Money

How one millennial scored a 3-hour dinner with Warren Buffett—and what he learned

Warren Buffett
Photo by Bloomberg
Warren Buffett

Every year, fans of Warren Buffett can bid to have lunch with him at Smith & Wollensky in Manhattan as part of an annual auction to benefit a charity that helps the homeless. In 2017, the winner offered nearly $2.7 million to dine with the famed investor.

But Patrick O'Shaughnessy, a New York City-based portfolio manager and author of the book "Millennial Money," didn't have to bid millions of dollars to get face-time with Buffett. O'Shaughnessy recently scored a three-hour dinner with the Oracle of Omaha, and it was all thanks to a podcast he started in 2016.

"The entire podcast began because of a rule of mine: When I read an interesting book, I email the author and ask them to lunch," he writes in a July 2017 blog post. "I emailed Jeff Gramm after I read 'Dear Chairman,' we got lunch, and we hit it off. We hatched a plan to record a conversation, and that was the beginning of the podcast."

Six weeks later, O'Shaughnessy met and recorded an episode with author and hedge-fund manager Ted Seides, who famously lost a 10-year bet with Buffett against the returns of the S&P 500. Connecting with Seides led to the once-in-a-lifetime dinner.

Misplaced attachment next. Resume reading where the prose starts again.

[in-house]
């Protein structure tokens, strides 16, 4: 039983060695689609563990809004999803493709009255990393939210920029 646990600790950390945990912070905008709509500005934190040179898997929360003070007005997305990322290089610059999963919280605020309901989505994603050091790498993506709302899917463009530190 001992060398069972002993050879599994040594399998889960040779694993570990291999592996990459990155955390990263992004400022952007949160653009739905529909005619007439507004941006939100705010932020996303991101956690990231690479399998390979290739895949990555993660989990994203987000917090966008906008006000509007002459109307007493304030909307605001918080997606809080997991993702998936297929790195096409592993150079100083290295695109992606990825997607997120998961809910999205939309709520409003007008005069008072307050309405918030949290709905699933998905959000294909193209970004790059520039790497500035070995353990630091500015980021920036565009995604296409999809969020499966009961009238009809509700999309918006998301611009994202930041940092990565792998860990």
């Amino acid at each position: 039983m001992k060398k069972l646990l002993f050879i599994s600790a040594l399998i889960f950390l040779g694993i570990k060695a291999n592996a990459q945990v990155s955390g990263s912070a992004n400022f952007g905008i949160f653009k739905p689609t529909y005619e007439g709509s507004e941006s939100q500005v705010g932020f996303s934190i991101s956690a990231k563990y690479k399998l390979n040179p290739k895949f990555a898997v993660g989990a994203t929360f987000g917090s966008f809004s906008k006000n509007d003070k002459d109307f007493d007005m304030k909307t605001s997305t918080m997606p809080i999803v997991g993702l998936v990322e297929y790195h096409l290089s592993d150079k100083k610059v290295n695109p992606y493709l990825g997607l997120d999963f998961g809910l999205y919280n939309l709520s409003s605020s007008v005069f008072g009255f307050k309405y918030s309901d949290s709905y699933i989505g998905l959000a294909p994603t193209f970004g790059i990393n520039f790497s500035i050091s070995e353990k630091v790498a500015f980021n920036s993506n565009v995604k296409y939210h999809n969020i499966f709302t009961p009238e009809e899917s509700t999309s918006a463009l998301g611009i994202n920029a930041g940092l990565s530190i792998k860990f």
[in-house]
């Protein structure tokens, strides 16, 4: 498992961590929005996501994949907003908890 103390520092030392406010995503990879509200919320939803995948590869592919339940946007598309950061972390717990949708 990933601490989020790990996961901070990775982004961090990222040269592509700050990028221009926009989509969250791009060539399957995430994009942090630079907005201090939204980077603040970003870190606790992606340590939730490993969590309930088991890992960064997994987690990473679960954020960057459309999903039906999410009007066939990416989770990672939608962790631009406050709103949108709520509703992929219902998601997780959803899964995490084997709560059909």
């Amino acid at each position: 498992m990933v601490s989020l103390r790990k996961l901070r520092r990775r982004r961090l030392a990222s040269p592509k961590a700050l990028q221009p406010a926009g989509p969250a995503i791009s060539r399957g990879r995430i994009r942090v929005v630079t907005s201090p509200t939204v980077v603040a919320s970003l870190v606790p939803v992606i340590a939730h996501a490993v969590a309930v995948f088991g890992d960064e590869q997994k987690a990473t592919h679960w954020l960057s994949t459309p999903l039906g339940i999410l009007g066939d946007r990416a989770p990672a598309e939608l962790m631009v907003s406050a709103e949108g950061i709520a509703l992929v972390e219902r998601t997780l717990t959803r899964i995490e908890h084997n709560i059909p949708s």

"Ted also happens to be friends with the best investor of all time — something I didn't know when I first met him," O'Shaughnessy writes. "Fast forward to this past week. Ted, Brent Beshore and I flew to Omaha to have dinner with Warren Buffett — street value of almost $3 million dollars, my dad reminded me."

He learned a few things from the experience. One was that "if I'd been angling to get a private dinner with him, it most likely would never have happened — because everyone hates that guy," writes O'Shaughnessy. "I think that because I am never angling for anything, the outcomes are far more interesting and improbable than if I was trying to achieve some specific goal."

O'Shaughnessy's philosophy has always been to focus on the journey, not the destination. "I don't expect to get anything out of this [podcast] other than the conversations themselves," he writes. "The means and the end are the same. This is so important to me. When the process itself is the goal, magical things happen."

And from the dinner itself, he learned that "Warren is just a person too — an exceptional one, but still a normal person. One that wants to shoot the breeze, tell stories, tell jokes, and learn about you.

"Knowing that even the greatest investor of all time is just a person is so reassuring. It makes anything seem possible."

CNBC reached out to O'Shaughnessy, who declined to comment further, and to Warren Buffett's team, which confirmed the dinner.

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